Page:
We spoke with Tommy Ritz, MBA, and Dr. Jason McDevitt, William & Mary’s Tech Transfer Director about Auxulin – https://auxulin.com/ – the company they founded to market a new drug that alleviates hyperglycemic episodes.
Tommy was diagnosed with Type 1 Diabetes (T1D) at age 5. “My dad Gary has been a diabetic since he was 25, so it wasn’t too weird to give myself injections and prick my finger. By 6 or 7, I was managing it by myself.”
Hyperglycemia is defined as a glucose level of 250 mg/dL (milligrams per deciliter of blood) or above. While the levels vary, Ritz has between 30 to 60 hyperglycemic periods each month.
The idea behind Auxulin came to Ritz in the winter of 2016 on the day following a hyperglycemic episode that saw his blood sugar soar to 500.
“That’s a level that usually requires hospitalization, but I didn’t go,” Ritz said. “I drank water and took insulin, enough to get it down over the course of the night.
The next day my father and I were at a CVS Pharmacy, and I turned to him and I said, ‘there should be something out there to lower your blood sugar besides insulin.’
Tommy’s father Gary is a Cleveland podiatrist and registered pharmacist. The two of them began a search that extended through U.S. patents to drugs in the development pipeline. They made deep, deep dives into academic medical journals and came up empty — but they were able to identify a few potential approaches to a solution.
The solution they found is a variation of a prescription drug that is off-patent and not widely used.
“Technically, this is a new use of an old drug,” McDevitt said. “We’re taking an old drug that is off-patent, changing the formulation, and using it for something different.
“The drug is taken orally. It slashes the time it takes for my blood sugar to return to normal: 45 minutes, rather than the two to three hours. In addition, I stop feeling hyperglycemic nausea within 15 minutes. I still take insulin but I don’t lose patience and overdose on insulin,” said Ritz.
Auxulin has made my hyperglycemic events routinely manageable, and allowed me to get back to my day to day life much quicker. My A1c has dropped from 7.6 to 7.1”
“People with T1D can become resistant to their injected insulin during hyperglycemic episodes. The higher the blood sugar level, the more likely the body is to become insulin-resistant. Further, the longer a diabetic is hyperglycemic, the greater their risk of hospitalization and developing dangerous long-term complications.
In addition to the reduction in time to get blood sugar back to normal, Auxulin may reduce insulin usage, a potentially important benefit given the rising costs of insulin medications, but it is not a replacement for daily insulin maintenance.
Path to Market
Since the drug is available and already proven safe, the Auxulin team expects to get a 505(b)(2) designation that would speed the process of getting a new use approved for an existing drug.
Limited human testing for this new use could begin immediately.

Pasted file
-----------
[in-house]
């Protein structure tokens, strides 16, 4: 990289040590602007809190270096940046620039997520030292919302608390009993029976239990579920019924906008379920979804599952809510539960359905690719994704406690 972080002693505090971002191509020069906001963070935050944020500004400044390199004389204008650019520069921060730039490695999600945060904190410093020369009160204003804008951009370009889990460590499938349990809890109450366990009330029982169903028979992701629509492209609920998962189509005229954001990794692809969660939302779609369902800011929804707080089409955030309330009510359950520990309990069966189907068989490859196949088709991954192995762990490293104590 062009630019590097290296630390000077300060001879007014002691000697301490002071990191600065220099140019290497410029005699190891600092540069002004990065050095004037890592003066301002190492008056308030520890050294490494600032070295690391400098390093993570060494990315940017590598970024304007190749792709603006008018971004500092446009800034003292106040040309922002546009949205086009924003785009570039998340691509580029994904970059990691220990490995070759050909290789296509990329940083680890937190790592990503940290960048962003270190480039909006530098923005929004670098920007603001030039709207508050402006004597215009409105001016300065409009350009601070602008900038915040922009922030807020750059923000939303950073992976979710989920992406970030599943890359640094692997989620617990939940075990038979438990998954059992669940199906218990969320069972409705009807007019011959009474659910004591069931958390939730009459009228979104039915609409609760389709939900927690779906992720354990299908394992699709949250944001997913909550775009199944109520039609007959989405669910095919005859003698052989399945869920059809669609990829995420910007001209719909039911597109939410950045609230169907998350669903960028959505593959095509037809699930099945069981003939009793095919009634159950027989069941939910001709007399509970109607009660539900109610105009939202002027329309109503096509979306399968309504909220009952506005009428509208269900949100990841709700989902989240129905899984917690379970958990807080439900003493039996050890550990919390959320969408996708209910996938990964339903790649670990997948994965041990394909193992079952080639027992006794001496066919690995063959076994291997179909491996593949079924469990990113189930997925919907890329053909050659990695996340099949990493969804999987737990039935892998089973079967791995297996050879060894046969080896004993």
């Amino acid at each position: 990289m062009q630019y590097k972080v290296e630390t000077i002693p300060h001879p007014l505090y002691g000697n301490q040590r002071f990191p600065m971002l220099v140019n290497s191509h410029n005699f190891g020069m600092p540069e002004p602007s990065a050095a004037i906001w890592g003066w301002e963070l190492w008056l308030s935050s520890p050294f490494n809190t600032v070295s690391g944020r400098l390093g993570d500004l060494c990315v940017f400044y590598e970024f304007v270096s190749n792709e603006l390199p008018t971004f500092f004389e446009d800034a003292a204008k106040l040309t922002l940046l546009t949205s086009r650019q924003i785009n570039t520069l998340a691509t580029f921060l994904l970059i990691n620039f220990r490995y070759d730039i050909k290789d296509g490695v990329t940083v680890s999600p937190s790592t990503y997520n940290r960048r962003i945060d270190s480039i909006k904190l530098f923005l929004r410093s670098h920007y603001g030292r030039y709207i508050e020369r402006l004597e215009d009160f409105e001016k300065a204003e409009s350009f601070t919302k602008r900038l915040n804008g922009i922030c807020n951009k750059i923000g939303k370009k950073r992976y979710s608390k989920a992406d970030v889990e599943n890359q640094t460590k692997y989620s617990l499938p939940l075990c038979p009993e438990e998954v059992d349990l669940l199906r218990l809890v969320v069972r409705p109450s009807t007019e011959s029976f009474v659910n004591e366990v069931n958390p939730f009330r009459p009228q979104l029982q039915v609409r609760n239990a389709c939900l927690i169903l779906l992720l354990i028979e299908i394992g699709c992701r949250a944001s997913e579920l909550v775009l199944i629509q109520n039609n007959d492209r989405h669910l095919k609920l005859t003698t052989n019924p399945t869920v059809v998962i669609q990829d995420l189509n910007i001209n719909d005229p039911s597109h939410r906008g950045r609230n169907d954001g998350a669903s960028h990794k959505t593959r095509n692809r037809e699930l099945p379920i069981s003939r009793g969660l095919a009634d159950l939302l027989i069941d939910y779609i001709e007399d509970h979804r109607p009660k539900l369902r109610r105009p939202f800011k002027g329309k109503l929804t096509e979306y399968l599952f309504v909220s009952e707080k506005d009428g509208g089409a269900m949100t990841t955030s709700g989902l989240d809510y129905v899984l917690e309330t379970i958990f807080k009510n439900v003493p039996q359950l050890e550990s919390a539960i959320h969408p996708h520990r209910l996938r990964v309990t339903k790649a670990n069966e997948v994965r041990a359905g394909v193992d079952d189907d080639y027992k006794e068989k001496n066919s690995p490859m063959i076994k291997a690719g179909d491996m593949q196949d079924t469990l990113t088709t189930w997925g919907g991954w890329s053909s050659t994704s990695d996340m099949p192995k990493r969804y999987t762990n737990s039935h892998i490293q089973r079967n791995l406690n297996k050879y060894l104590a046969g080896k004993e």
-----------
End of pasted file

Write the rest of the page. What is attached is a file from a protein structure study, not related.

McDevitt and Ritz will take the Auxulin story to the BIO International Convention in Philadelphia. They are scheduling pitch meetings with representatives of pharma-tech firms during the June 3-6 session.
“That’s a very big meeting for us because we have really good data,” McDevitt said. “And we’re hopeful that someone is going to want to partner with us. If they do, they will be the ones that run with it and bring it to market. If they don’t, we will be seeking investors.
Economics of Development and Marketing
Ritz and McDevitt estimate that it will take $35 million to fund drug development through Phase III trials and FDA submission. This figure seems daunting, especially given the high risks in drug development, but is much lower than the industry average.
Revenues, however, would be $180 million a year if 10% of T1D people use this drug at a cost of $100 per month. This would provide a nice financial return for Auxulin investors and partners.
Ritz said he and his father established a testing regimen for themselves. If one of their blood sugars was elevated above 250 mg/dL, they would take an injection of insulin, then check their levels every 15 minutes until it was below 180.
To get more accurate readings, they used an actual blood-sugar machine, rather than a continuous glucose monitor.
“It has worked every time to reduce our blood sugars from a hyperglycemic level to a normal range, usually three times faster than just taking insulin alone.”
William & Mary is a Stakeholder
Ritz said he enrolled in the MBA program at William & Mary in part to take advantage of the business school’s Executive Partners network, to get some guidance in how to take the drug to market and to develop a commercialization strategy
William & Mary has invested in Auxulin, providing funding to secure intellectual property rights as well as for McDevitt’s expertise. As a stakeholder, the university stands to gain financially from the market success of Aux-101.
McDevitt is familiar with 505(b)(2) drugs, having previously founded a company developing a new use of an old tuberculosis drug. He even used to work in a lab dedicated to Type 2 diabetes.
The Auxulin story: Diabetic misery was the mother of invention, William & Mary News